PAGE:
Metabolic

Earlier bariatric surgical procedure can cut back the severity of COVID-19

December 21, 2020

2 min read

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Obese adults who tested positive for COVID-19 were significantly less likely to have serious disease complications if they had previously undergone bariatric surgery, according to a cohort analysis.

“We know obesity is a major risk factor for the severity of COVID-19, and we wanted to see if weight loss could change the severity of COVID-19 infection.” Ali Aminian, MD, associate professor of surgery and The director of the Cleveland Clinic’s Bariatric and Metabolic Institute said Healio. “We examined patients who had bariatric surgery prior to being diagnosed with COVID-19, who had lost significant weight, had improved metabolic conditions and kept their weight low for a long period of time. We wanted to see if long-term weight loss could improve results. “

Aminian is a associate professor of surgery and Director of the Bariatric and Metabolic Institute at Cleveland Clinic.

In a retrospective study, Aminian and colleagues analyzed data from 4,365 patients who tested positive for COVID-19 between March 8 and July 22 in the Cleveland Clinic healthcare system. Within the COVID-19 cohort, 33 patients had previously had bariatric surgery.

Researchers matched the slope 1:10 with non-surgical COVID-19 patients to create a cohort of control patients (n = 330) with a BMI of at least 40 kg / m² at the time of the COVID-19 test. The primary endpoint was hospitalization rate. Exploratory endpoints included ICU admission, the need for mechanical ventilation and dialysis during the index hospital stay, and mortality.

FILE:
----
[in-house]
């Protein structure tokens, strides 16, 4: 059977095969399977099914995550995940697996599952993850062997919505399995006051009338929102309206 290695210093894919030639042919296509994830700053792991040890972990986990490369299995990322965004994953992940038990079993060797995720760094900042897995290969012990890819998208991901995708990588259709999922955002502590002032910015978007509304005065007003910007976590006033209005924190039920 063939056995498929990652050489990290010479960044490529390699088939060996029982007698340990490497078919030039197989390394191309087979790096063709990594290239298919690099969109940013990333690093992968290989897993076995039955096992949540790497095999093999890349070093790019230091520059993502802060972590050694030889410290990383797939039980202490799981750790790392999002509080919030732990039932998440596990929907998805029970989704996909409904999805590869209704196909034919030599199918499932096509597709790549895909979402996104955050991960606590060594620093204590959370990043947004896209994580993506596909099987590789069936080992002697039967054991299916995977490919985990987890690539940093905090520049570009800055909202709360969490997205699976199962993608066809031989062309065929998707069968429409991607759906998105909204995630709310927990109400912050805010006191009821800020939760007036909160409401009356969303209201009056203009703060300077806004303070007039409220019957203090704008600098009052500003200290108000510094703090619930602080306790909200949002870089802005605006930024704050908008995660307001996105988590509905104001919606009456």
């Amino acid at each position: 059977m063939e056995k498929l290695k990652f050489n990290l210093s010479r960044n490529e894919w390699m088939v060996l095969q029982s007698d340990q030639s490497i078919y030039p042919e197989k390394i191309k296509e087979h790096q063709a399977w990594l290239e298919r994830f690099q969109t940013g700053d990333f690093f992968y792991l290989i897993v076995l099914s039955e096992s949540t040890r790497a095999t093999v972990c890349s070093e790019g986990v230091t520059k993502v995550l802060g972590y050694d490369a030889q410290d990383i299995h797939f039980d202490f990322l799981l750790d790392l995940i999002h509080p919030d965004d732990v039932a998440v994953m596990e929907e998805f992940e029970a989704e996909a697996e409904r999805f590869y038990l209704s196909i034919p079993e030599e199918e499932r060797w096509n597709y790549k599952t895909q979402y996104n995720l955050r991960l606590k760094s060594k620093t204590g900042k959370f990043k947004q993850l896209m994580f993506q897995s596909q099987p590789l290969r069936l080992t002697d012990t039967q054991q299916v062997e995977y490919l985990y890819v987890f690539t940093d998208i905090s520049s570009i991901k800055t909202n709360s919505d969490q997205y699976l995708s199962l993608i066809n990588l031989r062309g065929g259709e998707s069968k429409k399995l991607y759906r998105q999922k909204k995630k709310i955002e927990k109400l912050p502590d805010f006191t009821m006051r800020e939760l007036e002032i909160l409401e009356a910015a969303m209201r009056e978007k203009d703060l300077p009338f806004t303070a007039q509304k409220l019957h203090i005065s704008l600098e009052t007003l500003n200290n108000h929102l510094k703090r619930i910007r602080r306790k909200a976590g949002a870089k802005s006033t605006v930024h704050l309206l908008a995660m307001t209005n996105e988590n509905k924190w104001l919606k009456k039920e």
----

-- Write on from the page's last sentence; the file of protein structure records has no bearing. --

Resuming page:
The mean BMI of the surgical group before bariatric surgery was 49.1 kg / m2 and decreased to a mean of 37.2 kg / m2 at the time of the COVID-19 test, compared to the mean BMI of the control group of 46.7 kg / m². The mean interval between bariatric surgery and a positive COVID-19 test was 46 months.

In the univariate analysis, six patients in the bariatric surgery group and 139 patients in the control group were hospitalized (18.2% versus 42.1%; P = 0.013). In the multivariate analysis, a history of bariatric surgery was associated with a lower rate of hospital admission compared to control patients with obesity (OR = 0.31; 95% CI, 0.11-0.88).

None of the four test results occurred in the bariatric surgery group; In the control group, however, 43 patients (13%) required admission to the intensive care unit (P = 0.021), 22 patients (6.7%) required mechanical ventilation, five patients (1.5%) required dialysis and eight patients (2, 4%) died.

“This pandemic was a wake-up call to uncover the health consequences of obesity,” said Aminian. “If a person with obesity can lose weight and become healthier, the risk of developing a severe form of COVID-19 drops significantly. The takeaway message is that care for people with obesity should continue throughout the pandemic, including behavior changes, medical and surgical treatment for obesity. Hopefully these services can continue uninterrupted and … if we can deal with obesity we will get much better results for our patients. “

For more informations:

Ali Aminian, MD, can be reached at aminiaa@ccf.org.

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